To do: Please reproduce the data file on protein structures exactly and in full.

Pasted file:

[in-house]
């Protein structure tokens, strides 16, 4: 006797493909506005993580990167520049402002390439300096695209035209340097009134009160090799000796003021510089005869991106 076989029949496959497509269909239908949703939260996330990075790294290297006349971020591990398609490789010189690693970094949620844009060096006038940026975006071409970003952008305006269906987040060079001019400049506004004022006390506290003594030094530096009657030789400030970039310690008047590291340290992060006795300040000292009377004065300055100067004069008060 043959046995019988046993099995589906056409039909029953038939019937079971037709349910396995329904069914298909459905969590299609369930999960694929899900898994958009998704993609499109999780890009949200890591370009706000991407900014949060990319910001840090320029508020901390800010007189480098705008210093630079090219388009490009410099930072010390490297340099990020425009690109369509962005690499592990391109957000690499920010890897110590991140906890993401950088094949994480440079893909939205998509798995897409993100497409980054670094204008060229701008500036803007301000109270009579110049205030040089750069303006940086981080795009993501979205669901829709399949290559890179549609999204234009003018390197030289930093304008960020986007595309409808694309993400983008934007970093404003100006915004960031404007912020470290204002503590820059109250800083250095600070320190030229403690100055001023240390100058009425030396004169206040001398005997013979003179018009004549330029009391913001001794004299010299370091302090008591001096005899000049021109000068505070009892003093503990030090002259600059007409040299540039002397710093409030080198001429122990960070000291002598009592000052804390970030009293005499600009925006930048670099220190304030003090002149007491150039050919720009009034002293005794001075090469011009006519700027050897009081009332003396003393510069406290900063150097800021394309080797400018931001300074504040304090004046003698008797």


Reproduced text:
[in-house]
């Protein structure tokens, strides 16, 4: 006797493909506005993580990167520049402002390439300096695209035209340097009134009160090799000796003021510089005869991106 076989029949496959497509269909239908949703939260996330990075790294290297006349971020591990398609490789010189690693970094949620844009060096006038940026975006071409970003952008305006269906987040060079001019400049506004004022006390506290003594030094530096009657030789400030970039310690008047590291340290992060006795300040000292009377004065300055100067004069008060 043959046995019988046993099995589906056409039909029953038939019937079971037709349910396995329904069914298909459905969590299609369930999960694929899900898994958009998704993609499109999780890009949200890591370009706000991407900014949060990319910001840090320029508020901390800010007189480098705008210093630079090219388009490009410099930072010390490297340099990020425009690109369509962005690499592990391109957000690499920010890897110590991140906890993401950088094949994480440079893909939205998509798995897409993100497409980054670094204008060229701008500036803007301000109270009579110049205030040089750069303006940086981080795009993501979205669901829709399949290559890179549609999204234009003018390197030289930093304008960020986007595309409808694309993400983008934007970093404003100006915004960031404007912020470290204002503590820059109250800083250095600070320190030229403690100055001023240390100058009425030396004169206040001398005997013979003179018009004549330029009391913001001794004299010299370091302090008591001096005899000049021109000068505070009892003093503990030090002259600059007409040299540039002397710093409030080198001429122990960070000291002598009592000052804390970030009293005499600009925006930048670099220190304030003090002149007491150039050919720009009034002293005794001075090469011009006519700027050897009081009332003396003393510069406290900063150097800021394309080797400018931001300074504040304090004046003698008797």